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NHRA champ Brown urges Congress to pass RPM law to protect motorsport


NHRA champion Antron Brown warns Congress that motorsports are in danger

— Top Fuel Champion shares inspiring stories about the value and importance of racing and why he’s pushing for RPM law —

WASHINGTON DC- Just days after winning the NHRA Top Fuel Race in Indianapolis, Indiana, Antron Brown traveled to Washington, DC to urge Congress to pass the SEMA-backed Motorsports Protection Recognition (RPM) Act. On Wednesday, September 7, 2022, the three-time Top Fuel world champion, who began his racing career nearly 40 years ago, appeared before Congress to share personal stories about the need for federal law to protect mass racing and tens of thousands of jobs in the motorsport parts industry.

Along with his two sons and wife, Brown shared how motorsport taught him to set goals, work hard to achieve them and shared other important life lessons. Representing a family of four generations of racing professionals, Brown explained how he started racing motorcycles at the age of 4, built a successful career with 70 NHRA wins and became a team owner more early this year. He continues to support and promote the NHRA to the community and youth groups, recounting the origins of the organization, which was formed in 1951 to get hot rodders safely off the streets and onto the track.

“Americans all over the country enjoy turning vehicles into race cars,” said U.S. Sen. Shelley Moore Capita (RW.Va.), a member of the Senate Environment and Public Works Committee. “The bipartisan Motorsports Protection (RPM) Act specifies that vehicles used solely for competition should not be considered vehicles intended for use on the roads of our country. This legislation ensures that small businesses that help enthusiasts who convert vehicles into off-road racing cars will not be unfairly penalized or targeted by the EPA It was great to have racing champion Antron Brown here today and hear the story of his life that demonstrates how the RPM Act will protect the future of motorsport by making it clear that those who want to pursue their passion can do so cheaply without fear of bureaucrats in Washington.

Ranking member Capito is among 31 bipartisan co-sponsors of the RPM Act. A bipartisan bill, first introduced in 2016, would enshrine in federal law the legality of converting road vehicles into dedicated race vehicles.

“Running to me is so much more than just entertainment,” Brown said. “I have countless fond memories of my childhood and learned many life lessons on the racetrack. I have built a life on the track and am building a business through AB Motorsports. I firmly believe that we We need to make the gateway to motorsport accessible to future drivers.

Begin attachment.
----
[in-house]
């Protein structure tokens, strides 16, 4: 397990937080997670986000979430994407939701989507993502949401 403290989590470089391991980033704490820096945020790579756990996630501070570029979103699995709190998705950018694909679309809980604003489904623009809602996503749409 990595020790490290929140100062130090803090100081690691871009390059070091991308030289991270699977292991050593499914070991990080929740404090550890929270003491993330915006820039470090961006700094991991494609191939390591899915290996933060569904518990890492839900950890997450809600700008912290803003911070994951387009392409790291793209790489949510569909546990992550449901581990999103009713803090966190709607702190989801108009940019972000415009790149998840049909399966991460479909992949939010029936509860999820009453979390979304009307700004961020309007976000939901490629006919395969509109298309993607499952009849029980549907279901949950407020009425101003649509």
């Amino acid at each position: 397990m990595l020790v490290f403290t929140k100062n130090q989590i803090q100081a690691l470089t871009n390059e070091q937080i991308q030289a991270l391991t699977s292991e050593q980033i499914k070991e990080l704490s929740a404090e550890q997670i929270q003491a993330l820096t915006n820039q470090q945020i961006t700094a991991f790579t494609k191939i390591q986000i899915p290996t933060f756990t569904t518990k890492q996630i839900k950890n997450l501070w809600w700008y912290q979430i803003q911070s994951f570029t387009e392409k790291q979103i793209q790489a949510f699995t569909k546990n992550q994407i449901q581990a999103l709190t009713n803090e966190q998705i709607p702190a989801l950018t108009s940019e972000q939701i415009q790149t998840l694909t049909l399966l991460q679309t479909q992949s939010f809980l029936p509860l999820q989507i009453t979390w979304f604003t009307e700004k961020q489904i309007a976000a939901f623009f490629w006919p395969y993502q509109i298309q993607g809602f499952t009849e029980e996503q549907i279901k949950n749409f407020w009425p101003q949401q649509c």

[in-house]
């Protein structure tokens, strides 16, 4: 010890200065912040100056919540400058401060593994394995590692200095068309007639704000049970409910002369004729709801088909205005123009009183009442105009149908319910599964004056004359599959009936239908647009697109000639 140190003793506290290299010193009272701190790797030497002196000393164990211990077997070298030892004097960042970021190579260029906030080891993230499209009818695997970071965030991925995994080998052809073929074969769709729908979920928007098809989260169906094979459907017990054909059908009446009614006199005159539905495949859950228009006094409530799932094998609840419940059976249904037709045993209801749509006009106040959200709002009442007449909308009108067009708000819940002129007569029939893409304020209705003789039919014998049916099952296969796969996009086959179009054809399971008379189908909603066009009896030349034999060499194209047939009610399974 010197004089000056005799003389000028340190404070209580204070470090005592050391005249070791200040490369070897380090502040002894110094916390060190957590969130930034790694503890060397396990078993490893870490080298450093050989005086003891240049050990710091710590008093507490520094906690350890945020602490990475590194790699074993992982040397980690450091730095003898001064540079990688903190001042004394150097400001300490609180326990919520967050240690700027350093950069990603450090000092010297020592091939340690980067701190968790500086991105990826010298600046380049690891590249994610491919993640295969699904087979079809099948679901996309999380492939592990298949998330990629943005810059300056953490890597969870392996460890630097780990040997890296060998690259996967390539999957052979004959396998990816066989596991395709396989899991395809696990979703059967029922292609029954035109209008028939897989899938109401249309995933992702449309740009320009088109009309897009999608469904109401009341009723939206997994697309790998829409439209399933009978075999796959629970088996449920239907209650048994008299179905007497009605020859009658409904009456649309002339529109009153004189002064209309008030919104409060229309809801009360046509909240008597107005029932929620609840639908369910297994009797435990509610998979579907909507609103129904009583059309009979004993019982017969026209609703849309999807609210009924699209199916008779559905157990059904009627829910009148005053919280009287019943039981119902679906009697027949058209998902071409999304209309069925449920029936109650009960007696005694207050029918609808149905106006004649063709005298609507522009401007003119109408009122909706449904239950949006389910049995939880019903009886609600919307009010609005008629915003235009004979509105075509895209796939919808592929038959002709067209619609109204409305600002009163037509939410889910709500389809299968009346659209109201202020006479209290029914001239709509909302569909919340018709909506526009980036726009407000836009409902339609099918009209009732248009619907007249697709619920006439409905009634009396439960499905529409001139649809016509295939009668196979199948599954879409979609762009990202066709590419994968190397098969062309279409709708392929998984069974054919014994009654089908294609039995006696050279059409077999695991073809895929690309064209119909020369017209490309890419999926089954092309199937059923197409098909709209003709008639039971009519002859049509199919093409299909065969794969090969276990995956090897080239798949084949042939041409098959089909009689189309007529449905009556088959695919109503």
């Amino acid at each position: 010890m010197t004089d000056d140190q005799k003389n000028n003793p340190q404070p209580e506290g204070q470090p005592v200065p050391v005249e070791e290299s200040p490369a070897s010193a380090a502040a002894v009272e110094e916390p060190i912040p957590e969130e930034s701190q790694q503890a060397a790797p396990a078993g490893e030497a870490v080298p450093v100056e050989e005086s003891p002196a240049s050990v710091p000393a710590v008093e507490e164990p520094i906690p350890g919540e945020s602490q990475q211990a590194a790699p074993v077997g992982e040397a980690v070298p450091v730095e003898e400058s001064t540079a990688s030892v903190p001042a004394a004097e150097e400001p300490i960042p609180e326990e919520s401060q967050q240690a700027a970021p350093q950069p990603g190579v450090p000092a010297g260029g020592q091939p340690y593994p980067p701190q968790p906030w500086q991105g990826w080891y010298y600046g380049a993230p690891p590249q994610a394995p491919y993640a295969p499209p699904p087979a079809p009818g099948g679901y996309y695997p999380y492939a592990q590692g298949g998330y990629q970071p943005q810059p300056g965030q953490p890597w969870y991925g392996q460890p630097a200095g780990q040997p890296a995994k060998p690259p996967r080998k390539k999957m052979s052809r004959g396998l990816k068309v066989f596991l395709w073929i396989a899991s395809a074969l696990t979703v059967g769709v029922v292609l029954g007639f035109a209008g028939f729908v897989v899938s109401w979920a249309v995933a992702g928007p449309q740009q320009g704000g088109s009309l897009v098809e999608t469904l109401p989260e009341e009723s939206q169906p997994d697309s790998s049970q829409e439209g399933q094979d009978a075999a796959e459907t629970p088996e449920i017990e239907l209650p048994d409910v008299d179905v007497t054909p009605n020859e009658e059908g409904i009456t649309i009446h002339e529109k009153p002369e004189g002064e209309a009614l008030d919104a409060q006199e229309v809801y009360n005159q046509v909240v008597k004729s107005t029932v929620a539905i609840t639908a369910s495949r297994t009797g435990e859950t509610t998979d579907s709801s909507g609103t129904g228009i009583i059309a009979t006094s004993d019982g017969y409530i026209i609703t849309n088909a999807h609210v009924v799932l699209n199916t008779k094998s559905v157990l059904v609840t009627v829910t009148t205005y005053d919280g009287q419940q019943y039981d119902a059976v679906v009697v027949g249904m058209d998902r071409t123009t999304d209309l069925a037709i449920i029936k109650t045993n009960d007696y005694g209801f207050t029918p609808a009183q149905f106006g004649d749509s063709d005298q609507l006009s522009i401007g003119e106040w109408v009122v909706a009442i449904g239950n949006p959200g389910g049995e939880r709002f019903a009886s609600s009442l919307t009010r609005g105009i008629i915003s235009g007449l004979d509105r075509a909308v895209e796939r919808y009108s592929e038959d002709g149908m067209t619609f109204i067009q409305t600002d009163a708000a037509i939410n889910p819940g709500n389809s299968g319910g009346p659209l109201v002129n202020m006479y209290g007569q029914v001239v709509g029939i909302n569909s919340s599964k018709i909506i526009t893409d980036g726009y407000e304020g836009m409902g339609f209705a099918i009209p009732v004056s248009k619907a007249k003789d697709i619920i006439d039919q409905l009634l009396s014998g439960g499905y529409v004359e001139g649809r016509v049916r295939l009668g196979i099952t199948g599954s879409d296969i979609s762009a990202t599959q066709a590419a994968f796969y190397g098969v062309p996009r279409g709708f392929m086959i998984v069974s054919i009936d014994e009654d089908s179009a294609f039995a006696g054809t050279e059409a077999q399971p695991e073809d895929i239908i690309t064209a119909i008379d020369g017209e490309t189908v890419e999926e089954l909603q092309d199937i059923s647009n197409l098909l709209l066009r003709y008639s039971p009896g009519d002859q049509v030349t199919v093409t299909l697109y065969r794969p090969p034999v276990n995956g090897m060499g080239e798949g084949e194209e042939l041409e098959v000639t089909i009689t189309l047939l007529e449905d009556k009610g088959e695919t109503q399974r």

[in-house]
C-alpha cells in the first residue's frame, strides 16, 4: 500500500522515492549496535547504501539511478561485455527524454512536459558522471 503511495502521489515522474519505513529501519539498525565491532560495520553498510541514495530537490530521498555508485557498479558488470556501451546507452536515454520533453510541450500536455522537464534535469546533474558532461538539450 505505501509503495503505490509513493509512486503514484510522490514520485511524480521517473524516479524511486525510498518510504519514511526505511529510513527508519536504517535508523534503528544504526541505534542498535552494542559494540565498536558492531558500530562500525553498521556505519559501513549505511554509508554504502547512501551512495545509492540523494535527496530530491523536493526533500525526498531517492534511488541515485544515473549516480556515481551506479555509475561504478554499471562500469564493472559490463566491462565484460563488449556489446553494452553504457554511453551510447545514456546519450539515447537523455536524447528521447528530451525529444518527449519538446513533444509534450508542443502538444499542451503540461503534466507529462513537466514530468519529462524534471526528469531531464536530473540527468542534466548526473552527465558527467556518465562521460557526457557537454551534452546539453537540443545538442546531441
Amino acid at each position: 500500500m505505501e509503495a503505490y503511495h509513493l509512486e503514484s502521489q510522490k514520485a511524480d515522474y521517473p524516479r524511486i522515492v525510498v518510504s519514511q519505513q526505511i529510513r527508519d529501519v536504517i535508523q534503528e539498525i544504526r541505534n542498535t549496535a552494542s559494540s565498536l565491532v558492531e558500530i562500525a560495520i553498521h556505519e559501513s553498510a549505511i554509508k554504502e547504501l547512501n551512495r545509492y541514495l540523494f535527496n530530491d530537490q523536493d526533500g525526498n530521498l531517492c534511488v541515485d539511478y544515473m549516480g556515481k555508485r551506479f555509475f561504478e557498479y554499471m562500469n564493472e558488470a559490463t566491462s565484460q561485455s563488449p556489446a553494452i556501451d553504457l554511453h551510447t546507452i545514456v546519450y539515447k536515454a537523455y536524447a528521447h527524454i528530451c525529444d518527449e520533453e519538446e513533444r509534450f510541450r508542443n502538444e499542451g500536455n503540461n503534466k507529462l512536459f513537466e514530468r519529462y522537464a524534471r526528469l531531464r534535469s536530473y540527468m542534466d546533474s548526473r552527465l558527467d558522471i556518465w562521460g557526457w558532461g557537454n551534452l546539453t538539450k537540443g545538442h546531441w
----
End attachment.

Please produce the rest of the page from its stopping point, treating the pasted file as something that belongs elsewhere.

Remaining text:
Brown explained that for amateur racers, modifying production cars is the only cost-effective way to participate in racing. He revealed that the modified motorcycle he started racing on cost around $5,000; a purpose-built car would be 10 times larger.

This practice of converting road vehicles into special race cars was only challenged in 2015, when the Environmental Protection Agency (EPA) issued a draft ruling that the conversion of cars production in special racing cars was prohibited by law. Although the ruling was never finalized, the EPA maintains its position that such conversions are not legal and continues to crack down on the manufacture and sale of high-performance parts.

During his testimony, Brown pointed out that the RPM law only targets special race cars that are brought to and from racetracks. Opponents of the RPM law acknowledged during a Senate hearing that these vehicles have no measurable or significant impact on the environment.

“Racing is important to many Arizonans — and it’s part of our state’s heritage,” said U.S. Sen. Mark Kelly (D-AZ). “The RPM Act will help ensure that Arizona’s amateur racers and auto mechanics are shielded from EPA regulations that could impair their ability to enjoy the motorsport hobby.”

The RPM Act will not interfere with the EPA’s ability to enforce clean air laws. Vehicles traveling on public roads will continue to be governed by federal clean air law.

“For nearly 45 years, the Clean Air Act did not apply to race cars. The EPA’s recent interpretation of the law has thrown the motorsports industry into a state of uncertainty,” said Mike Spagnola, president and CEO of the Specialty Equipment Market Association (SEMA). “Now that the Senate Environment and Public Works Committee has held a hearing on the RPM Act, we urge the committee to schedule a vote on the bill. SEMA encourages all drivers, motorsport companies and fans to ask their elected officials to support and enact the RPM Act.

“Racers and the small businesses that manufacture, distribute and sell racing parts have waited long enough. It’s time to pass the RPM law and give the racing community the clarity it needs and deserves,” Spagnola said.

The The website contains resources to help identify and contact relevant decision makers about RPM law.

About SEMA

SEMA, the Specialty Equipment Market Association, founded in 1963, represents the $50.9 billion specialty automotive industry. The industry provides appearance, performance, comfort, convenience and technology for passenger and passenger vehicles. The association’s resources include market research, legislative advocacy, training, and product development support, as well as premier trade shows such as the SEMA Show in Las Vegas, Nevada, and the Performance Racing Show. Industry (PRI) in Indianapolis, Indiana. information, visit, or

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